"I'm signing an executive order to make it easier for eligible voters to register to vote and improve access to voting."
U.S. President Joe Biden marked the anniversary of the 1965 "Bloody Sunday" march in Selma, Alabama, by issuing an executive order designed to make it easier for Americans to vote, as Republicans across the country seek to limit voting rights in the wake of the 2020 election.
"The legacy of the march in Selma is that while nothing can stop a free people from exercising their most sacred power as a citizen, there are those who will do everything they can to take that power away."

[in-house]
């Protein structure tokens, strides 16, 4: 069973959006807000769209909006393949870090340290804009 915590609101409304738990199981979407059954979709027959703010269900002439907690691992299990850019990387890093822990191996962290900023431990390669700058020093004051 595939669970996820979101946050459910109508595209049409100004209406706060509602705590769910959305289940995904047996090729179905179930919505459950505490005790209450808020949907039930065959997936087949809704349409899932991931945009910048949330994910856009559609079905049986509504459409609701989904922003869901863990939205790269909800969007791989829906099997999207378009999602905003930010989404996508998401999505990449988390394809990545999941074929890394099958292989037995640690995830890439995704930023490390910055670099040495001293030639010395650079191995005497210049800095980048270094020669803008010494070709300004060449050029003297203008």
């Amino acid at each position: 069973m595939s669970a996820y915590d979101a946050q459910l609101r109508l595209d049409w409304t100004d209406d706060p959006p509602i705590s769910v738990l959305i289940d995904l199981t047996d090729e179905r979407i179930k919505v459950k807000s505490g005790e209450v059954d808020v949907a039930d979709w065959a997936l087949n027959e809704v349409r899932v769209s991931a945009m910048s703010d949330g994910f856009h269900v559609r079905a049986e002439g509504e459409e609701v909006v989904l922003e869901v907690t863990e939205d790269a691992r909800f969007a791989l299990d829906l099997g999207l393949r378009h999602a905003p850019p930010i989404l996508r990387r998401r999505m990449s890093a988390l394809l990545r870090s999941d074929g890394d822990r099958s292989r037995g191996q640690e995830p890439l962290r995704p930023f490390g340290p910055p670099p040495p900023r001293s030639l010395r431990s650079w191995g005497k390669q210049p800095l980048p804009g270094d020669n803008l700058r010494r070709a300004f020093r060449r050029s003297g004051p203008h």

In his pre-taped remarks released on Sunday, Biden said more than 250 bills with provisions that restrict voting access have been introduced in 43 states during the current legislative session.
"We cannot let them succeed."
Last week Democrats in the House of Representatives passed sweeping legislation to update voting procedures and require states to turn over the task of redrawing congressional districts to independent commissions.
Biden urged lawmakers to pass the bill in the Senate, where it faces tough chances.
"I hope the Senate does its work so I can sign it into law."
Biden's executive order directs federal agencies to submit plans within 200 days that outline steps to expand voter registration and distribute election information to voters. It also directs the U.S. chief information officer to modernize federal websites and digital services that provide voting details.